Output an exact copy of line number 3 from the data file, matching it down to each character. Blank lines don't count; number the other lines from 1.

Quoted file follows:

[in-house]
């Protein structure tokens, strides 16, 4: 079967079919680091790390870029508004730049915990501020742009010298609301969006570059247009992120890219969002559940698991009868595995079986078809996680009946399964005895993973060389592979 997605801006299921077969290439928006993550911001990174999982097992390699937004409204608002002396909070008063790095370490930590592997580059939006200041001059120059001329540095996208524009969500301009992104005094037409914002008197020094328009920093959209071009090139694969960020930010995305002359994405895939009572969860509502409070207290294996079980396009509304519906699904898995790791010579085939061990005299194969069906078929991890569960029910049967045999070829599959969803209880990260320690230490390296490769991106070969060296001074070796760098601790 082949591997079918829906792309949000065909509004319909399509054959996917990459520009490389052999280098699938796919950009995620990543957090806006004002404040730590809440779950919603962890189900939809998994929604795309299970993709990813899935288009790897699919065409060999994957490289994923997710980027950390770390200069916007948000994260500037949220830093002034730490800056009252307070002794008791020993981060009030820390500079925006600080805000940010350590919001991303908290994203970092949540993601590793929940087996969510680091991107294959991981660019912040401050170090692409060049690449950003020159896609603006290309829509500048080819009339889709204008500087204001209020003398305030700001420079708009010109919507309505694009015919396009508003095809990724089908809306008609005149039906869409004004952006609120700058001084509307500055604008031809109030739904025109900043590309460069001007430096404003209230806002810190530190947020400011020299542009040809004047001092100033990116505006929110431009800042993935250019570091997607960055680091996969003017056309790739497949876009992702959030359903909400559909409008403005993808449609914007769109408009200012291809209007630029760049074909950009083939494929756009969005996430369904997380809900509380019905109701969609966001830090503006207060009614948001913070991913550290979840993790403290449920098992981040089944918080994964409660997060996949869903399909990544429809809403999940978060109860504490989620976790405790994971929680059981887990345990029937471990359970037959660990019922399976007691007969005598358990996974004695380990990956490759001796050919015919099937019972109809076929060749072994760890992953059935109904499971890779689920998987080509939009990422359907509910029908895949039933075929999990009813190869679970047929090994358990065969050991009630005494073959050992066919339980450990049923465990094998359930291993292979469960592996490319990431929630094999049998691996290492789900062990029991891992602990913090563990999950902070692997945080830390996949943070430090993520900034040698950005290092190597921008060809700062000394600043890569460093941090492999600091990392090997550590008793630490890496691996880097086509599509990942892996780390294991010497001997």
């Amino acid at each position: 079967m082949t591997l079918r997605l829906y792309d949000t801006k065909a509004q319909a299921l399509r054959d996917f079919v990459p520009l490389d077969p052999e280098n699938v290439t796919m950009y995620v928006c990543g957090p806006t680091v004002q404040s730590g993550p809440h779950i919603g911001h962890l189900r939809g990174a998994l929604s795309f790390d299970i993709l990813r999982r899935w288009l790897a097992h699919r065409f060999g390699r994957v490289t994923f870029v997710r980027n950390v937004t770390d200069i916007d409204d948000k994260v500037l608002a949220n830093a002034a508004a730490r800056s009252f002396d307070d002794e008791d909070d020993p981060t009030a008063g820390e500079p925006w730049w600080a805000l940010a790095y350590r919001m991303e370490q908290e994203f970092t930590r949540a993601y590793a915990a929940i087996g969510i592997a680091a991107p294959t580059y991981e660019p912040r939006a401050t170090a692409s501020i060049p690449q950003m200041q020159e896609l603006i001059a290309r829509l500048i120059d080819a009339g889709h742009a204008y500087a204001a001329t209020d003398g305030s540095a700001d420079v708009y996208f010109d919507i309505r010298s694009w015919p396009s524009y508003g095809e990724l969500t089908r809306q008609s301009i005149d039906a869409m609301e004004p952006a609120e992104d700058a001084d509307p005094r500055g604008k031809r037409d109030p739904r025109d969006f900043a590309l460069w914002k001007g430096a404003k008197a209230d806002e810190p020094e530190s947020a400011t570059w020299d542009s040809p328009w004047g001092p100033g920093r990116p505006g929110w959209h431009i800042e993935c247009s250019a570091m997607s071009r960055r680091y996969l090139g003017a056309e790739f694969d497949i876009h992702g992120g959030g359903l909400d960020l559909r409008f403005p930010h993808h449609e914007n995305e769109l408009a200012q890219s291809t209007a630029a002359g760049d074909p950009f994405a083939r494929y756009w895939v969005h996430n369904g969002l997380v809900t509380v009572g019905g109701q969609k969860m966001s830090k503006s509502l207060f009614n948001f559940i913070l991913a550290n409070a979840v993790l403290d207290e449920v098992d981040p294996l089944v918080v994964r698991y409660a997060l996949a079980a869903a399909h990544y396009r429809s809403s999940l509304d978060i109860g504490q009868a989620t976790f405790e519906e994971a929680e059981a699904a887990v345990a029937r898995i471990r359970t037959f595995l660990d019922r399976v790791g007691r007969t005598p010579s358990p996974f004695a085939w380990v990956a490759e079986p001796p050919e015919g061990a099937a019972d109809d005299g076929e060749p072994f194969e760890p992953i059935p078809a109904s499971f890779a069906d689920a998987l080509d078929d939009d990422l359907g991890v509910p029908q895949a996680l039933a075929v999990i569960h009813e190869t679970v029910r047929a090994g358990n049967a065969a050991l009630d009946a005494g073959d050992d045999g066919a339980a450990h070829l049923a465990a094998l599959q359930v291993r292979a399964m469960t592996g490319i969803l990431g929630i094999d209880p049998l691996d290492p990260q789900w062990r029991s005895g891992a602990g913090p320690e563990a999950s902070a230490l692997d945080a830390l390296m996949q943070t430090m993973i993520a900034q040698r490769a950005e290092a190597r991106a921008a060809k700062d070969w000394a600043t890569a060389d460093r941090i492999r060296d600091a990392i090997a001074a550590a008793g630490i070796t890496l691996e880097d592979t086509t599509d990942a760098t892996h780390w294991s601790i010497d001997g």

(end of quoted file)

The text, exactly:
């Amino acid at each position: 079967m082949t591997l079918r997605l829906y792309d949000t801006k065909a509004q319909a299921l399509r054959d996917f079919v990459p520009l490389d077969p052999e280098n699938v290439t796919m950009y995620v928006c990543g957090p806006t680091v004002q404040s730590g993550p809440h779950i919603g911001h962890l189900r939809g990174a998994l929604s795309f790390d299970i993709l990813r999982r899935w288009l790897a097992h699919r065409f060999g390699r994957v490289t994923f870029v997710r980027n950390v937004t770390d200069i916007d409204d948000k994260v500037l608002a949220n830093a002034a508004a730490r800056s009252f002396d307070d002794e008791d909070d020993p981060t009030a008063g820390e500079p925006w730049w600080a805000l940010a790095y350590r919001m991303e370490q908290e994203f970092t930590r949540a993601y590793a915990a929940i087996g969510i592997a680091a991107p294959t580059y991981e660019p912040r939006a401050t170090a692409s501020i060049p690449q950003m200041q020159e896609l603006i001059a290309r829509l500048i120059d080819a009339g889709h742009a204008y500087a204001a001329t209020d003398g305030s540095a700001d420079v708009y996208f010109d919507i309505r010298s694009w015919p396009s524009y508003g095809e990724l969500t089908r809306q008609s301009i005149d039906a869409m609301e004004p952006a609120e992104d700058a001084d509307p005094r500055g604008k031809r037409d109030p739904r025109d969006f900043a590309l460069w914002k001007g430096a404003k008197a209230d806002e810190p020094e530190s947020a400011t570059w020299d542009s040809p328009w004047g001092p100033g920093r990116p505006g929110w959209h431009i800042e993935c247009s250019a570091m997607s071009r960055r680091y996969l090139g003017a056309e790739f694969d497949i876009h992702g992120g959030g359903l909400d960020l559909r409008f403005p930010h993808h449609e914007n995305e769109l408009a200012q890219s291809t209007a630029a002359g760049d074909p950009f994405a083939r494929y756009w895939v969005h996430n369904g969002l997380v809900t509380v009572g019905g109701q969609k969860m966001s830090k503006s509502l207060f009614n948001f559940i913070l991913a550290n409070a979840v993790l403290d207290e449920v098992d981040p294996l089944v918080v994964r698991y409660a997060l996949a079980a869903a399909h990544y396009r429809s809403s999940l509304d978060i109860g504490q009868a989620t976790f405790e519906e994971a929680e059981a699904a887990v345990a029937r898995i471990r359970t037959f595995l660990d019922r399976v790791g007691r007969t005598p010579s358990p996974f004695a085939w380990v990956a490759e079986p001796p050919e015919g061990a099937a019972d109809d005299g076929e060749p072994f194969e760890p992953i059935p078809a109904s499971f890779a069906d689920a998987l080509d078929d939009d990422l359907g991890v509910p029908q895949a996680l039933a075929v999990i569960h009813e190869t679970v029910r047929a090994g358990n049967a065969a050991l009630d009946a005494g073959d050992d045999g066919a339980a450990h070829l049923a465990a094998l599959q359930v291993r292979a399964m469960t592996g490319i969803l990431g929630i094999d209880p049998l691996d290492p990260q789900w062990r029991s005895g891992a602990g913090p320690e563990a999950s902070a230490l692997d945080a830390l390296m996949q943070t430090m993973i993520a900034q040698r490769a950005e290092a190597r991106a921008a060809k700062d070969w000394a600043t890569a060389d460093r941090i492999r060296d600091a990392i090997a001074a550590a008793g630490i070796t890496l691996e880097d592979t086509t599509d990942a760098t892996h780390w294991s601790i010497d001997g």